By this time, Bonaventure had become a Bishop in the Church. Pope Gregory X recognized Bonaventure’s leadership and elevated him to Cardinal. The Pope’s delegation traveled to Bonaventure with this news of becoming a Cardinal. Upon their arrival, they discovered Bonaventure washing the dishes from the Friar’s dinner. The delegation announced his appointment as Cardinal and presented Bonaventure with the traditional red hat worn by Cardinals.
Bonaventure responded by instructing the delegates to place the Cardinal hat on the nearby table as Bonaventure was busy with the dishes. In Bonaventure’s view, serving his brother Friars with simple tasks rated well above a hat. I can only imagine the conversation over the dishes:
Delegation: “Greetings Bonaventure! With the grace of his Holy Father, we travel this great distance to proclaim the good news that you have been made Cardinal. Look. We brought with us a Cardinal’s hat which the Pope desires you to wear.”
Bonaventure: “A hat. How nice. Why don’t you place it over there on the table. Can’t you see I’m a little busy here with the dishes.”
Delegation: “But Bonaventure, this red hat represents so much. You have the blessings of the Pope. The Church recognizes you as a true leader. You have accomplished a great deal and have a platform to share your faith and wisdom. Please take the hat.”
Bonaventure: “Hat, schmat. Toss it on the table, grab some towels, and start drying the dishes if you really want to make a difference. Don’t leave any spots or streaks.”
Because of this encounter, portraits and images of Bonaventure often include a Cardinal’s red hat which does not adorn Bonaventure’s head, but rather rests near by Bonaventure. Bonaventure’s dedication to service remained paramount regardless whether he was a Friar, Bishop or Cardinal. As his positions in the Church advanced, Bonaventure apparently remained humble and mindful of his dedicated purpose.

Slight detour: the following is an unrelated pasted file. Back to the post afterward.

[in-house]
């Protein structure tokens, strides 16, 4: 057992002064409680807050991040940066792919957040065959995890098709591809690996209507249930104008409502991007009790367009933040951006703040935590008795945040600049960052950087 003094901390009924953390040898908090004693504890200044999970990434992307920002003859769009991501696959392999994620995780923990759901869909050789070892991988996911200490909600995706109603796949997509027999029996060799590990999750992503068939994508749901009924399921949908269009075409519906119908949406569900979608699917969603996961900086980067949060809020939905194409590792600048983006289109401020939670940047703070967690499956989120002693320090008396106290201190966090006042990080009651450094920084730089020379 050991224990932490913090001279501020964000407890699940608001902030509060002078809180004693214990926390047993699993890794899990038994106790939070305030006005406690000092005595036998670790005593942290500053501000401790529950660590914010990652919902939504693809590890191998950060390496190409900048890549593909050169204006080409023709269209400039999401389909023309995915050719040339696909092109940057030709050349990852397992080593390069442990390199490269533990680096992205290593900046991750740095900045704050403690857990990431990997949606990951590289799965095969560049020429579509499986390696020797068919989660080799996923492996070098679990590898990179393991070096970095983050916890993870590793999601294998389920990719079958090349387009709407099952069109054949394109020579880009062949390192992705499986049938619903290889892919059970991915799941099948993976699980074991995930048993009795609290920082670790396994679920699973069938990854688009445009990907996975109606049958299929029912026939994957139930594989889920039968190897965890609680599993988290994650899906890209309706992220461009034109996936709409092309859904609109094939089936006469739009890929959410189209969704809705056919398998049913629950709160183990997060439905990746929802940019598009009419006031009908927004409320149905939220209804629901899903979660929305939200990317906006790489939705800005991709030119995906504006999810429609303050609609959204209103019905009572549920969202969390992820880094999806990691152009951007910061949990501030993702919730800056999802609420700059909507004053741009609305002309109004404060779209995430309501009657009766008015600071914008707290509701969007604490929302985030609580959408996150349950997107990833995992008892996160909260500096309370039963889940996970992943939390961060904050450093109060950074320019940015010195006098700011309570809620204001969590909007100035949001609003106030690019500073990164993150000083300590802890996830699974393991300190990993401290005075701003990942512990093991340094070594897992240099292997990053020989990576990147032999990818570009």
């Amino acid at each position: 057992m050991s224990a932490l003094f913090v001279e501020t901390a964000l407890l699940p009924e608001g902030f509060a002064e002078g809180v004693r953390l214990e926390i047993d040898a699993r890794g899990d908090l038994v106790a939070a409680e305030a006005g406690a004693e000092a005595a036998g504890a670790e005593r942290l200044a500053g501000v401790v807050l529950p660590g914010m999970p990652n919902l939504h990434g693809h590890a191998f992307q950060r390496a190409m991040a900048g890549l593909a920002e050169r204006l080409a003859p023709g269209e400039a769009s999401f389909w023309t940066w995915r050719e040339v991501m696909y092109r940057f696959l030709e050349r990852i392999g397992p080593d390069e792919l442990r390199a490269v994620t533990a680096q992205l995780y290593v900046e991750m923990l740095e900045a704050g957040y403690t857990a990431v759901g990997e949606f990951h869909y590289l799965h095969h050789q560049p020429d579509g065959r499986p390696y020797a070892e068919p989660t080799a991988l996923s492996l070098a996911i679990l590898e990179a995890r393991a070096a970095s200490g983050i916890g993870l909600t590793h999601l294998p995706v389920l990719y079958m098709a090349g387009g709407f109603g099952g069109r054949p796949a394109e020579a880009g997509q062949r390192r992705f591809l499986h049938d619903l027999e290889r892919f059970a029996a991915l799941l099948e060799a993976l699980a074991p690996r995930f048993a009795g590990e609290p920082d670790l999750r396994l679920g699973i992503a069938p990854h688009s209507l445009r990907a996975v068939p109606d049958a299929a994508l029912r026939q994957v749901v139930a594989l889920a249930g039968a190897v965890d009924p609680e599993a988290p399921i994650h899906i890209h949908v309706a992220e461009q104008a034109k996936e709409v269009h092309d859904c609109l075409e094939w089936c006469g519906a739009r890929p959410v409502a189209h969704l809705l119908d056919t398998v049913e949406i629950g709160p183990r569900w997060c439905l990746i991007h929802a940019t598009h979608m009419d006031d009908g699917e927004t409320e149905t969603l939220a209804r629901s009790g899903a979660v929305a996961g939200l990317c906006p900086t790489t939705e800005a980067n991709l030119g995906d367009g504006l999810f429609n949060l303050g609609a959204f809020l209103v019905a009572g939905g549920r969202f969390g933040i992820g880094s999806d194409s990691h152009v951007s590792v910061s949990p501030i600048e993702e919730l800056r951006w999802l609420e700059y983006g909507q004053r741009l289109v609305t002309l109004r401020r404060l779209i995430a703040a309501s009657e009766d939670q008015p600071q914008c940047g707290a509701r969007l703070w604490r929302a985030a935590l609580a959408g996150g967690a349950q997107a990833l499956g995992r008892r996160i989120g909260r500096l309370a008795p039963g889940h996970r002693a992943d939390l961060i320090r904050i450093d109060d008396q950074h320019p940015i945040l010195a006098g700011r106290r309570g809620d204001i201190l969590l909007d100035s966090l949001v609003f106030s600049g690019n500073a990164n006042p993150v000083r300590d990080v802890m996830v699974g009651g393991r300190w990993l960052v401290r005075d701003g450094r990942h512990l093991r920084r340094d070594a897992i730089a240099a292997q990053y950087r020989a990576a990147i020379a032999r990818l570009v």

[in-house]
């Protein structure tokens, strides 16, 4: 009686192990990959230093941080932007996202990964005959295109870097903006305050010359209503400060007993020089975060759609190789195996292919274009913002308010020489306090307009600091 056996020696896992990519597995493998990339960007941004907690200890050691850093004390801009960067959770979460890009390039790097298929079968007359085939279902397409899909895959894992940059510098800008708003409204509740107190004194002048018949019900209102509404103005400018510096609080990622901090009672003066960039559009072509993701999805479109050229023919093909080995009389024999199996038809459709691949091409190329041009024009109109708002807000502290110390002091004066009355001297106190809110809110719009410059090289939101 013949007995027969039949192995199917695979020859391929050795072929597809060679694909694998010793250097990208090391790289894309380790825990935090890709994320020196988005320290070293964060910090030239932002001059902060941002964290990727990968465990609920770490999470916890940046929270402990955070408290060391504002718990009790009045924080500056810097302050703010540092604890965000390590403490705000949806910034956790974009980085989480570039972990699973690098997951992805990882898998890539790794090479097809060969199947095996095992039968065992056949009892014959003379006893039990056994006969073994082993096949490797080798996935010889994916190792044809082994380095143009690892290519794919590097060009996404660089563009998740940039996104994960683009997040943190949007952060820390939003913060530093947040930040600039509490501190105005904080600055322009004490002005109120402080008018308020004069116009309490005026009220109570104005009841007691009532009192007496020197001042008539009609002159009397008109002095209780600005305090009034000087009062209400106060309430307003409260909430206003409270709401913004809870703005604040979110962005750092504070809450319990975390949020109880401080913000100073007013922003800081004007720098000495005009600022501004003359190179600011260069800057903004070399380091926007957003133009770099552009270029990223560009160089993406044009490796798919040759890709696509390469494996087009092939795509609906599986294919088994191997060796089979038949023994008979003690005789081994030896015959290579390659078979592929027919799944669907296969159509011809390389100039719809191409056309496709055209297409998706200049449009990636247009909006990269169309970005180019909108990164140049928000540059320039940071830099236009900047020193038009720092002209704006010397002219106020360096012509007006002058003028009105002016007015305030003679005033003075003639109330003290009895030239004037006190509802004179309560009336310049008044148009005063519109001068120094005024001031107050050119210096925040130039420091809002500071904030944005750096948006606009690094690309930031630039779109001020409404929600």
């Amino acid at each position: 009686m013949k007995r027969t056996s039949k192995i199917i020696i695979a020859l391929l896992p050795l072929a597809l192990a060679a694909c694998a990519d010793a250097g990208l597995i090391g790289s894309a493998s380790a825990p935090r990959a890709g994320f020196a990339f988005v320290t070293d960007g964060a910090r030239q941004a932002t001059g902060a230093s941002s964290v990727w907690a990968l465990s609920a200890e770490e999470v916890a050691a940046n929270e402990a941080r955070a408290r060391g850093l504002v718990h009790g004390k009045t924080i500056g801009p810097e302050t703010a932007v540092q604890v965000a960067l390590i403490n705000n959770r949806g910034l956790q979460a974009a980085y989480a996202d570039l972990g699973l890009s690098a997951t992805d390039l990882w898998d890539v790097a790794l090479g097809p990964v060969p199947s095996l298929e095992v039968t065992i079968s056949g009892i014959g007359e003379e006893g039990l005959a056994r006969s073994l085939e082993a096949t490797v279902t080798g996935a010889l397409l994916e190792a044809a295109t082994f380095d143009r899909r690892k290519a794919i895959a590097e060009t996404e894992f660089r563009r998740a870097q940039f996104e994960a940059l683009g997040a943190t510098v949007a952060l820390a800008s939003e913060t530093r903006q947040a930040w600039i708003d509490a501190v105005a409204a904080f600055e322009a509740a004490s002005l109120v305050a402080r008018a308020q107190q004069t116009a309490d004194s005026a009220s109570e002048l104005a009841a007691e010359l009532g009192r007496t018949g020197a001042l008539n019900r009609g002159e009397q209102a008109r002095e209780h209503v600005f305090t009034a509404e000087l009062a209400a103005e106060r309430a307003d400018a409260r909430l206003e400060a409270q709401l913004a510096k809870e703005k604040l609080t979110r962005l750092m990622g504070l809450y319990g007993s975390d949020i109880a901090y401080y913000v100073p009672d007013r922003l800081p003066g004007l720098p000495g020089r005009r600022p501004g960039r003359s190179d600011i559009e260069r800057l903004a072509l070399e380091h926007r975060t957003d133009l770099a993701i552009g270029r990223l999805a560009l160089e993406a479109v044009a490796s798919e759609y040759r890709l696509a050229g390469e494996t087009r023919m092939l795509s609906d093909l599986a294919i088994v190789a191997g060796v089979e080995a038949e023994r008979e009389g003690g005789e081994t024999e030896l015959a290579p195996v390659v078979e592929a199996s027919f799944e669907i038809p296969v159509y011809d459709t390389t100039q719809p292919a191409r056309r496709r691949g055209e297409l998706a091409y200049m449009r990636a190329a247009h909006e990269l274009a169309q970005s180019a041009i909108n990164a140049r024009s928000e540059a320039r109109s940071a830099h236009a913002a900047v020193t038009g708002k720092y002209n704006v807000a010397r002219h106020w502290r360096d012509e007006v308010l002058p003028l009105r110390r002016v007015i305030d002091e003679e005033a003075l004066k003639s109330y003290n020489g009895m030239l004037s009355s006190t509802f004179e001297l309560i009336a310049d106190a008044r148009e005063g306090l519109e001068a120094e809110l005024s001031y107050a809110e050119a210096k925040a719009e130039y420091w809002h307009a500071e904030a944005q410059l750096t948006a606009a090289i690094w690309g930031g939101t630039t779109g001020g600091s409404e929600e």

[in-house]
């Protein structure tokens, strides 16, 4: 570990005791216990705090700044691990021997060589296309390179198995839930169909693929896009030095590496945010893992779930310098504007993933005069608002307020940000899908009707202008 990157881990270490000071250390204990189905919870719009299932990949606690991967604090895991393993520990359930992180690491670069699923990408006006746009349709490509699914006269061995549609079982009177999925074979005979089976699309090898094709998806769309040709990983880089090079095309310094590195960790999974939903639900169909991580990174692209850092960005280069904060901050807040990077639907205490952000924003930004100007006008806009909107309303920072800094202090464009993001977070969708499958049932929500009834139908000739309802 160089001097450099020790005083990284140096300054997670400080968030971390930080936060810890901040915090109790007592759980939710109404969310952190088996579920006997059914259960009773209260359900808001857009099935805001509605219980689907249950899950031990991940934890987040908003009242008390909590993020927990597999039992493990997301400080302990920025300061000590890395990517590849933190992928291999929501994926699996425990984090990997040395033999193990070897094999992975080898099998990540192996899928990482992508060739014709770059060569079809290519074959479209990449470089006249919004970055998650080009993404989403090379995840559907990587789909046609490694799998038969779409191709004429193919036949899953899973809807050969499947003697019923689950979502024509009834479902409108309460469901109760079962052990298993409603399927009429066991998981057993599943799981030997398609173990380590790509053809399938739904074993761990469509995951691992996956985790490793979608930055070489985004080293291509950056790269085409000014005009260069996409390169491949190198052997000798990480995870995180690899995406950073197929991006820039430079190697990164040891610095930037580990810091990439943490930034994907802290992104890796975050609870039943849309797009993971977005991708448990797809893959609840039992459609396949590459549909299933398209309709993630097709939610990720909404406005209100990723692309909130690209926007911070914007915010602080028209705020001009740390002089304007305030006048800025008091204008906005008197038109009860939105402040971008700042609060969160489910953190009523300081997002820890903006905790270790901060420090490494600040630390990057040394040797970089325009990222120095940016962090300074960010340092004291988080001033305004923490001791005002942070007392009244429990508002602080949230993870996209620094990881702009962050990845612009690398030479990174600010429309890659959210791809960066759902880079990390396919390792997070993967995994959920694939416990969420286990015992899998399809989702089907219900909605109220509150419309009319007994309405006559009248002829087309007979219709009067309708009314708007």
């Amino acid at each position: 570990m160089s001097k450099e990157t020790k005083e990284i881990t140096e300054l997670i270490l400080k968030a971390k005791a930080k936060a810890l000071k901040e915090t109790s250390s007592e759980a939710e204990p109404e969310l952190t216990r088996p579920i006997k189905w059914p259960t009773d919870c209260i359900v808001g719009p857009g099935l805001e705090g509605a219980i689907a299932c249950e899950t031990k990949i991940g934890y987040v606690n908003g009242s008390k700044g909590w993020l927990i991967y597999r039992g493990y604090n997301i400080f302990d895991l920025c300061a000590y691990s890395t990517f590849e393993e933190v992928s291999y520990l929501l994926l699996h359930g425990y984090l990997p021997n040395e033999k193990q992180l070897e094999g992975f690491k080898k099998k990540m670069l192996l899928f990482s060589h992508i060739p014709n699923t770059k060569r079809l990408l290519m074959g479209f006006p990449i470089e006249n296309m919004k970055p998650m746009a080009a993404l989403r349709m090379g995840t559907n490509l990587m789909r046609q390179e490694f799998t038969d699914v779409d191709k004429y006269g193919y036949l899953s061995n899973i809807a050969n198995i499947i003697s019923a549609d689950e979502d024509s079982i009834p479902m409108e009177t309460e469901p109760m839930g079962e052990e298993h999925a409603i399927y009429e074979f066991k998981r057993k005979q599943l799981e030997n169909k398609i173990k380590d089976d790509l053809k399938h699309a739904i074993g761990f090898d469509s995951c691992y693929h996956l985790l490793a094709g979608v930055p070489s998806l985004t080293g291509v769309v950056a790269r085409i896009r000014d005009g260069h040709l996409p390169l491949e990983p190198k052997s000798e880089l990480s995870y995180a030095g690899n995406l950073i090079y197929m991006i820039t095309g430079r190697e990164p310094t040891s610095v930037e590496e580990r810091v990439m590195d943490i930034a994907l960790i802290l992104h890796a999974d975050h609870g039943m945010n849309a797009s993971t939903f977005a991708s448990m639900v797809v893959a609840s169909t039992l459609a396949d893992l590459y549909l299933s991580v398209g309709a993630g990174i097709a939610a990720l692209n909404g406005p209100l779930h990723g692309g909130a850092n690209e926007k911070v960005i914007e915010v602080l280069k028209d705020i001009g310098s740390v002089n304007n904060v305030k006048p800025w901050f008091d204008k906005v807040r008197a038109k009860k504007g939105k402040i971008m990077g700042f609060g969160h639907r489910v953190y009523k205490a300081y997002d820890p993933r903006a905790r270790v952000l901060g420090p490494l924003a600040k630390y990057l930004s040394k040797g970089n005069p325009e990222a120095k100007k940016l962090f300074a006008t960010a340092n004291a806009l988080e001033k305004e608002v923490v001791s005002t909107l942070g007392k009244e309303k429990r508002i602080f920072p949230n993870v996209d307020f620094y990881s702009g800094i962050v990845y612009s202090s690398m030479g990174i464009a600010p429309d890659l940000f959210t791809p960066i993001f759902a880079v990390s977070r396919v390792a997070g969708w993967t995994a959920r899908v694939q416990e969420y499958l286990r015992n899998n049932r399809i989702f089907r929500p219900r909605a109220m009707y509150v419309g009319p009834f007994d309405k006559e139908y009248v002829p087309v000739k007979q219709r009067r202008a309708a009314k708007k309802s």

Looking back at my time with the Friars at St. Bonaventure University, I recognize that there were never ego issues with the Friars. Whether that dynamic represented an innate characteristic within each Friar or developed with a life dedicated to vows, I know not. I think, however, that this humility demonstrated by St. Francis, St. Bonaventure and the modern Franciscan Friars allows them to easily serve others. The Friars are accepting and tolerant of the positions of others. They have not shown themselves to be judgmental, instead choosing to focus on their mission.
As a mediator, I can learn with a reminder to myself of being accepting of the settlement decisions by others. I admit that there are times when I question whether an accepted settlement offer is fair or even reasonable. The participants should fairly easily see that further concessions would most probably be made with a better settlement resulting. I have always, ultimately, respected the fact that absent fraud or lack of capacity issues, settlement decisions are vested in the participants, not the mediator. Those settlements bother me the most over time.
I must strive to be more like the Franciscan Friars. Absent extreme circumstances, the decisions rest with others and I should accept their positions. I may not know their personal dynamics and pressures to accept an offer. They may simply want finality at virtually any cost for their own peace of mind. They may have moved on to other ventures in life and this lawsuit once so critical has become a nuisance. They may need funds to satisfy other, more pressing obligations. They may have inexperienced attorneys who counsel them that the offer is quite good. The list of reasons driving their settlement decisions can go on. I need to place the red hat on table and just finish my job. I am there to serve the participants and guide them to an acceptable settlement.
I may move my Boston Red Sox red hat into my office as reminder of St. Bonaventure. I will not wear it in the office, but place it on a nearby table.